Skip to content
An implementation of System-Z+ in Clojure
Clojure Shell
Find file
Fetching latest commit…
Cannot retrieve the latest commit at this time.
Failed to load latest commit information.
script
src/cogito
test/cogito/test
.gitignore
README.md
index.html
project.clj

README.md

Cogito

Cogito is a Clojure implementation of System-Z+, a qualitative-probabilistic reasoner described in "Qualitative probabilities for default reasoning, belief revision, and causal modeling" by Moises Goldszmidt and Judea Pearl.

Documentation

Marginalia-generated documentation is available at http://liebke.github.com/cogito.

Overview

The basic idea is that you create a rule map, where keys are pairs of antecedents and consequents, each associated with an integer value, delta, that determines the strength of the connection between the pair

{[:b :f] 1
 [:p :b] 1
 [:p [:not :f]] 1
 [:b :w] 1
 [:f :a] 1}

The system then automatically scores and orders the rules from most general (i.e. not inconsistent with any other rules) to most specific (i.e. inconsistent with one or more earlier rules). More specific rules will have higher scores than more general rules, where the score represents the surprise associated with a violation of the rule.

Below is an example of partitioning the above rules based on a consistency test (figure 2 Goldszmidt and Pearl). The rules in the first group are tolerated by all the rules in the rule set, whereas the rules in the second group are not tolerated by those in the first group.

[#{[:b :f] [:b :w] [:f :a]}
 #{[:p :b] [:p [:not :f]]}]

Once partitioned scores are assigned to each rule. First the scores of the rules in the first group are set equal to the delta values associated with each of the rules. Next each rule in later groups are evaluated to determine which rules they violate in the first group. The z-plus-order function returns map showing which rules are violated.

{[:p :b] ([:b :f]),
 [:p [:not :f]] ([:b :f])}

In the above case, both rules in the second group only violate one rule in the first group, [:b :f], which states that birds fly. The scores for these two rules will then be set equal to their respective delta values plus the score for the [:b :f] rule plus one, meaning violating more specific (i.e. later) rules will be associated with more surprise than violating more general ones.

The difference between the delta value and the score associated with each rule is that delta only represents the strength between the given antecedent and consequent, whereas the score takes all the other rules into consideration.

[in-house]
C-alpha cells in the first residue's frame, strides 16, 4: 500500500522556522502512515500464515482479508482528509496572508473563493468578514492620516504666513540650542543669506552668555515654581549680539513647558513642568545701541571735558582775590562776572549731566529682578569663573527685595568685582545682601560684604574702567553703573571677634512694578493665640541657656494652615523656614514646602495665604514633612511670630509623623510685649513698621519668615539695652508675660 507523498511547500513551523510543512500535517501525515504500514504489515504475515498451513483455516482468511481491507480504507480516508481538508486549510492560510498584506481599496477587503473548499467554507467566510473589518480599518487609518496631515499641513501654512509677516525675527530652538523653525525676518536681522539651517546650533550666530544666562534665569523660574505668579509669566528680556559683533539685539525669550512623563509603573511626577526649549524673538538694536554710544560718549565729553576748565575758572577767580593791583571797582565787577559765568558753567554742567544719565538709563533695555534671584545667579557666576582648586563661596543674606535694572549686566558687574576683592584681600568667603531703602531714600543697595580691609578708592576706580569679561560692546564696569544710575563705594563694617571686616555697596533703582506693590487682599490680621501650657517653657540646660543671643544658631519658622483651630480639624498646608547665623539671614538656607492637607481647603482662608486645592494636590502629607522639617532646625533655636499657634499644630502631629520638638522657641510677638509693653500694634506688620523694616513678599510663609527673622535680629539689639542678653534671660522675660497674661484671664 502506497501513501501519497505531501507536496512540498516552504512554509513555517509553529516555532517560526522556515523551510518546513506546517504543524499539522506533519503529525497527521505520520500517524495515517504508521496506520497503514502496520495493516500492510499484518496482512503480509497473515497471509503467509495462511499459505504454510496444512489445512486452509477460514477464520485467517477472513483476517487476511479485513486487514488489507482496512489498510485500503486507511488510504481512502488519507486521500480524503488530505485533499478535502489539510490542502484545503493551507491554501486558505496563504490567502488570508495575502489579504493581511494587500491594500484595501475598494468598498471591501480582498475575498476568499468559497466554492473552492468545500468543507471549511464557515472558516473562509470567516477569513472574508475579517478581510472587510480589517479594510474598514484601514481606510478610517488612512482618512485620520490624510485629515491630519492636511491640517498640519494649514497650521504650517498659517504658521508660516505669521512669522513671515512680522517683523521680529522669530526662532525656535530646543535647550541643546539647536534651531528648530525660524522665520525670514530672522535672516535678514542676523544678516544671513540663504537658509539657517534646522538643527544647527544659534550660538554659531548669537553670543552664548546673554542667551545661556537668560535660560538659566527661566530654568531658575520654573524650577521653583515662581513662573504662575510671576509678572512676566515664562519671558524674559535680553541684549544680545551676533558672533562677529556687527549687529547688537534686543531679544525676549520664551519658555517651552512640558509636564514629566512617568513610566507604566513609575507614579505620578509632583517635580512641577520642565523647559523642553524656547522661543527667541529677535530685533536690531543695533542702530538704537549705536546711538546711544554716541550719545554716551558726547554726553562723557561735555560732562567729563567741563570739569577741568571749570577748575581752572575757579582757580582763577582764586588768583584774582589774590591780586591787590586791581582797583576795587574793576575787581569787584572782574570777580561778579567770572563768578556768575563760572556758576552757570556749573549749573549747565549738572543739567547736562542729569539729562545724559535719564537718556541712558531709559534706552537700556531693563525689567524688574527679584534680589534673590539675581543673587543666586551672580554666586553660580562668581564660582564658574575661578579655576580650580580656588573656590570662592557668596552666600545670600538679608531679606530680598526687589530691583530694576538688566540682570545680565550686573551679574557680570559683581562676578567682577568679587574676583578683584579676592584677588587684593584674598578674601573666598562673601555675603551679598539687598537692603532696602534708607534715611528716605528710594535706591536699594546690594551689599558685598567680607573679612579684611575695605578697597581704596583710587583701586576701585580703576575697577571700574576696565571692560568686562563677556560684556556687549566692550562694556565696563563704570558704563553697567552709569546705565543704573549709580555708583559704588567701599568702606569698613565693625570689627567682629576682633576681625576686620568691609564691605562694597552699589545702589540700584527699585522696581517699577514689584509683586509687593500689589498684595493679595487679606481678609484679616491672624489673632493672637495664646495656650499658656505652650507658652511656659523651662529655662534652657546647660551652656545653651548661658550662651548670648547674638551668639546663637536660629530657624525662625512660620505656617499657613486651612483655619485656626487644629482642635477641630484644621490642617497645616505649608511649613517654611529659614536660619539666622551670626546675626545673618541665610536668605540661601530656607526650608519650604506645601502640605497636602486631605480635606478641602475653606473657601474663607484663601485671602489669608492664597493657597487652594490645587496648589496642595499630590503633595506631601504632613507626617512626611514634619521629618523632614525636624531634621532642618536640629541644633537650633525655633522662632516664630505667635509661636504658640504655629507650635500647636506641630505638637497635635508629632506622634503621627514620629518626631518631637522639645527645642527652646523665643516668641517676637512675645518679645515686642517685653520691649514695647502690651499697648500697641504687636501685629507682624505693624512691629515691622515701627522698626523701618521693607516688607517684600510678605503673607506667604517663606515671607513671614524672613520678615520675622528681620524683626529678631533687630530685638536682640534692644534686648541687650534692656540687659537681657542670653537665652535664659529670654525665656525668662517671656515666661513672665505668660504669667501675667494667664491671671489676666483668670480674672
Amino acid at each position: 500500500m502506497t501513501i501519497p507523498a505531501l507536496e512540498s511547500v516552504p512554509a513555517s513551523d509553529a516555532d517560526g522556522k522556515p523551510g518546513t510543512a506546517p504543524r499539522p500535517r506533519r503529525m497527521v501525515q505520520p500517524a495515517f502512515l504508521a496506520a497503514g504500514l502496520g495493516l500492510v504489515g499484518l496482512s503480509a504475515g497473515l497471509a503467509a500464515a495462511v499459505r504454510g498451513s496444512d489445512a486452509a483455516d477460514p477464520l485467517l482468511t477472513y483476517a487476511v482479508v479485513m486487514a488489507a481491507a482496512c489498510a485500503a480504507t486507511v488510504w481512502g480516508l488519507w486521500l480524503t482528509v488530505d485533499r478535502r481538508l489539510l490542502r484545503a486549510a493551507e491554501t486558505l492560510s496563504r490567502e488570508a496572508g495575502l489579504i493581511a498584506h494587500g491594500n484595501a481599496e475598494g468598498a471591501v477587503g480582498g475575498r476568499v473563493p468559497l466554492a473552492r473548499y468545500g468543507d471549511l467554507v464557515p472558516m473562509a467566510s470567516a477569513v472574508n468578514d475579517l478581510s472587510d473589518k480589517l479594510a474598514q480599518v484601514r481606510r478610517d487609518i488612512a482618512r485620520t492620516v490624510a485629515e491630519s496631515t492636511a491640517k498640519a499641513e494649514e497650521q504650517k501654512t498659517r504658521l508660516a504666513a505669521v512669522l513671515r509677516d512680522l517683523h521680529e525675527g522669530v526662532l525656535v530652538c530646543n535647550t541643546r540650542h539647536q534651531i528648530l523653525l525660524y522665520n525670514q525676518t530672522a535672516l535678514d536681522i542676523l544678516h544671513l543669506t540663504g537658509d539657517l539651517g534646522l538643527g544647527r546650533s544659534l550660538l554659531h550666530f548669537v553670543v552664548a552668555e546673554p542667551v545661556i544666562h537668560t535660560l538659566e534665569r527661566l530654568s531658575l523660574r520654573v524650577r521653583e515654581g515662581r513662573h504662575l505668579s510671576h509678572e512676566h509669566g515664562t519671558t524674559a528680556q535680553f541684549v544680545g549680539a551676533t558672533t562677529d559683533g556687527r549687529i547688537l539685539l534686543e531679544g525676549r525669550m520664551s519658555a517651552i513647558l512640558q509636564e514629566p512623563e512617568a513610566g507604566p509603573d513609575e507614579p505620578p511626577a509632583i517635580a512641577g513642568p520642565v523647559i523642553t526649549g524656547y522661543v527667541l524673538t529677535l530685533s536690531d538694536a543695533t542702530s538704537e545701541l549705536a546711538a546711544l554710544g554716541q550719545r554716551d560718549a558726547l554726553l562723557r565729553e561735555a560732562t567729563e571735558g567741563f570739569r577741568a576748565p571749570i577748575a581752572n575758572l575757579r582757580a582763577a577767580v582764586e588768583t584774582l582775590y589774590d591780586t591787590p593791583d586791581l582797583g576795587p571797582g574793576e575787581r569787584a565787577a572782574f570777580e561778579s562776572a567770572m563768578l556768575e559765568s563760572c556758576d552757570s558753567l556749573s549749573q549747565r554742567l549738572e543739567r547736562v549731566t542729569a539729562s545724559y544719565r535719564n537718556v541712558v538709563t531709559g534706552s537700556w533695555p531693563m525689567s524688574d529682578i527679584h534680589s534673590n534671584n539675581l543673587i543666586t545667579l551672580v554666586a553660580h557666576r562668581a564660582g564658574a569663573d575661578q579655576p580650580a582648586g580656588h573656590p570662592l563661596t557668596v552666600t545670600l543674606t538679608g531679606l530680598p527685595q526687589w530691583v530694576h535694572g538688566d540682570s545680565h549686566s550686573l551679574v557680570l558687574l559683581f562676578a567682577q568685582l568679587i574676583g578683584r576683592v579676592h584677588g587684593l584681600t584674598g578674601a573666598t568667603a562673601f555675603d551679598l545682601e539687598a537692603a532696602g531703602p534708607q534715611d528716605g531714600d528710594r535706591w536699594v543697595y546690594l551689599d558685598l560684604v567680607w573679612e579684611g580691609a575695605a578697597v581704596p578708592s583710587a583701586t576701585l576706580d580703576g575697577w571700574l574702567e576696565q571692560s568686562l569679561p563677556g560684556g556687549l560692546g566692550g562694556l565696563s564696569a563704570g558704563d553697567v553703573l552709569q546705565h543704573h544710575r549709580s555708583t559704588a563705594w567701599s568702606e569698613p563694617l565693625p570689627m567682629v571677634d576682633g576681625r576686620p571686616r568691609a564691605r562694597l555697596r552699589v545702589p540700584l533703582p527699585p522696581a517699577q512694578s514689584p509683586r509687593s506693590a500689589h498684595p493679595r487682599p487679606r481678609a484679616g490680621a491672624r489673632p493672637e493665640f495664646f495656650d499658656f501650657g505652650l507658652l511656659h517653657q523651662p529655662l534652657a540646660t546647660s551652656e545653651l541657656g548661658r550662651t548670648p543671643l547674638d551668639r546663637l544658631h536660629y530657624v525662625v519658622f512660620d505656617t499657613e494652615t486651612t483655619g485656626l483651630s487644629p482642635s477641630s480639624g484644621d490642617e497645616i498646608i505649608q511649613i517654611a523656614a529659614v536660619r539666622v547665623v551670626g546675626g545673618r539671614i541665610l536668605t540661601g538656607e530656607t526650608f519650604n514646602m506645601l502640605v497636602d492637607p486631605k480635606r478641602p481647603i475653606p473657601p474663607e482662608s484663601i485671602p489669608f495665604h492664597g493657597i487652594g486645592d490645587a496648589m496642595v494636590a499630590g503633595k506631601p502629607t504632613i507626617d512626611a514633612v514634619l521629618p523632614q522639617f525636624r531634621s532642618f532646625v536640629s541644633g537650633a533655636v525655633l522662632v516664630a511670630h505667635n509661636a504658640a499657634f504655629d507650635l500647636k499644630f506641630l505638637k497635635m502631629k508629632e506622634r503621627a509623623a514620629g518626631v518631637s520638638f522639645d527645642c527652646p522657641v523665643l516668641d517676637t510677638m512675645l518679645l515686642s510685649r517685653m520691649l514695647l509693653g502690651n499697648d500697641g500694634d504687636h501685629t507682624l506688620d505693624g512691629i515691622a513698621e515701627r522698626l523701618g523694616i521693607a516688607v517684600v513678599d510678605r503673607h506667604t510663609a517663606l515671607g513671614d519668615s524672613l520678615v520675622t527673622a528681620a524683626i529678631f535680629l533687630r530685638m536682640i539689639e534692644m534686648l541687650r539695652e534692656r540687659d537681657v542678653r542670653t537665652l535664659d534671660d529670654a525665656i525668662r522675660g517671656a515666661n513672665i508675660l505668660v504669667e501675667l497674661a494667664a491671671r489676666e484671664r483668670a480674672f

Queries are made by submitting competing hypotheses, the one that is the least surprising (i.e. has the lowest score associated with it) is selected.

Example

The following example takes the above rules-map, compiles it, and runs several queries (each compare two competing hypotheses), which returns a map that associates a "surprise" score with each hypothesis, the lowest score wins.

A hypothesis is a model (map of truth values) formed from a logical statement. For instance, a statement

penguins ^ birds -> fly

can be read as "penguin birds can fly" and can be represented in a truth-value map as:

{:p true, :b true, :f true}

The following rules,

  • birds fly
  • penguins are birds
  • penguins cannot fly
  • birds have wings
  • flying implies airborn

can be translated to the following rules-map.

(def rules-map {[:b :f] 1
                [:p :b] 1
                [:p [:not :f]] 1
                [:b :w] 1
                [:f :a] 1})

All of the rules have a delta-value of one, these values can be adjusted if not all the rules have the same "strength".

Next compile the rules-map,

(def compiled-rules (compile-rules rules-map))

and then run the following queries against it.

Do penguin birds fly?

This query is submitted by creating two hypotheses, one where penguin birds fly and one where they don't.

(query compiled-rules
       {:p true, :b true, :f true}
       {:p true, :b true, :f false})

The results are that flying penguins that more surprising than non-flying ones.

penguins ^ birds -> fly    (score)
----------------------------------
true       true     true   (3)
true       true     false  (1)

Are all birds penguins?

(query compiled-rules
       {:b true, :p true}
       {:b true, :p false})

The results are that not all birds are penguins.

birds -> not penguins    (score)
--------------------------------
true     not true        (0)
true     not false       (1)

Do red birds fly?

(query compiled-rules
       {:r true, :b true, :f true}
       {:r true, :b true, :f false})

The results are that red birds do fly.

red ^ birds -> fly    (score)
-----------------------------
true  true     true   (0)
true  true     false  (1)

Are birds airborn?

(query compiled-rules
       {:b true, :a true}
       {:b true, :a false})

The results are that birds are airborn.

birds -> airborn    (score)
--------------------------
true     true       (0)
true     false      (1)

Do penguins have wings?

(query compiled-rules
       {:p true, :w true}
       {:p true, :w false})

This is a known area of weakness for System-Z+, it cannot decide whether penguins have wings.

penguins -> wings    (score)
----------------------------
true        true     (1)
true        false    (1)

Build It

Either:

script/build.sh

Or:

lein deps
lein test
lein marg
Something went wrong with that request. Please try again.